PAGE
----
Also don't overlook monitor calibration like Spyder Pro. That will help alot for color consistency and exposure adjustments.
+1 Before I purchased a Spyder Pro, I was seeing a huge difference between how pictures looked on various PC's and printed. This is an excellent investment.
This is my workflow for landscape pictures, similar to some of the other posters above.
1. adjust overall brightness level
2. adjust color temperature
3. adjust blacks and whites (use ALT key on a PC and left click on the slider, move until totally black)
4. adjust shadows and highlights depending on the picture
5. apply s-curve for contrast
6. apply color specific saturation depending on the picture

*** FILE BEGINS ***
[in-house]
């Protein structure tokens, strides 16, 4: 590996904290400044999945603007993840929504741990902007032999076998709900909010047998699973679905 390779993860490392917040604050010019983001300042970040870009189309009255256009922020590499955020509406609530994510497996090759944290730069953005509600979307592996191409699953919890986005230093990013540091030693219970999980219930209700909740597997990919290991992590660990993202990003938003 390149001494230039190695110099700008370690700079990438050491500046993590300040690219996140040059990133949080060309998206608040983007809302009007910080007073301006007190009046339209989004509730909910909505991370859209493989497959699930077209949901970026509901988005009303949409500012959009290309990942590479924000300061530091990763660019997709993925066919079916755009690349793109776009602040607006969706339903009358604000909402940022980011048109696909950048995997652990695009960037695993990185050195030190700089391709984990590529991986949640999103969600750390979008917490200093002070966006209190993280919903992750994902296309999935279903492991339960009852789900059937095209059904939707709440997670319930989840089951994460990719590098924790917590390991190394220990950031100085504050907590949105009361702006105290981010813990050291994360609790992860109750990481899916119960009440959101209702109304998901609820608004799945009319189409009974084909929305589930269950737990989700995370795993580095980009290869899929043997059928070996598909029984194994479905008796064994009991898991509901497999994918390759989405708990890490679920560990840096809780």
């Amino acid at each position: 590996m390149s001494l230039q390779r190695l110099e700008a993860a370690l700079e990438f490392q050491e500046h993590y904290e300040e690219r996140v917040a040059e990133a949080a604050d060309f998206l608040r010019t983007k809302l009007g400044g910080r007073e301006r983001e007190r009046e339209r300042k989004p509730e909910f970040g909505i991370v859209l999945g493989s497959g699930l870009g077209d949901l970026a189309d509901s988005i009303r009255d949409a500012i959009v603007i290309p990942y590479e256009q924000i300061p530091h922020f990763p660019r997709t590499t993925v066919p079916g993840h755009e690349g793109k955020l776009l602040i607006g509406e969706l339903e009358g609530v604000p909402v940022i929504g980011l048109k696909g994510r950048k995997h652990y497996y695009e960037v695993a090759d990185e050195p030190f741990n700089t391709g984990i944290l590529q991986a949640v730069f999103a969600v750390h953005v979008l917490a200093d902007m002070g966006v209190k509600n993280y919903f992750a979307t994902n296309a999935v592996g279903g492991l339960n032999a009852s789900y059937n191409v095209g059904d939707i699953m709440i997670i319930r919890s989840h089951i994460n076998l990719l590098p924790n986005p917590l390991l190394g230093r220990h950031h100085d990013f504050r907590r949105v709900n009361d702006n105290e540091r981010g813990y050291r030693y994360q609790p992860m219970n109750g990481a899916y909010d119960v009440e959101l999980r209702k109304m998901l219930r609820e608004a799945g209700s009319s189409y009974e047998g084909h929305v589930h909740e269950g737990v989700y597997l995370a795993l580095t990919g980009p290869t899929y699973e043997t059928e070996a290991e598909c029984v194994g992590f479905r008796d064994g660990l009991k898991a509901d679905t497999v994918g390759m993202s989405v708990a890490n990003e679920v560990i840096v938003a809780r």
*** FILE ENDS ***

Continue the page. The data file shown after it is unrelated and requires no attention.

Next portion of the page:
7. apply vibrance (normally 5 to 10, but as much as 20 for back-lit or cloudy day pictures)
8. apply clarity (normally 2-5)
9. reduce saturation (0 to -5)
10. Apply noise reduction for high ISO pictures, either globally (5-15) or using the paintbrush tool if in specific areas of the picture
11. apply lens and CA correction for lenses that need it (24-105 at wider aperatures, 15-85)
12. straighten and crop as needed
I typically do less post processing for portraits. Normally, I do not add vibrance or clarity and adjust shadows and highlights less.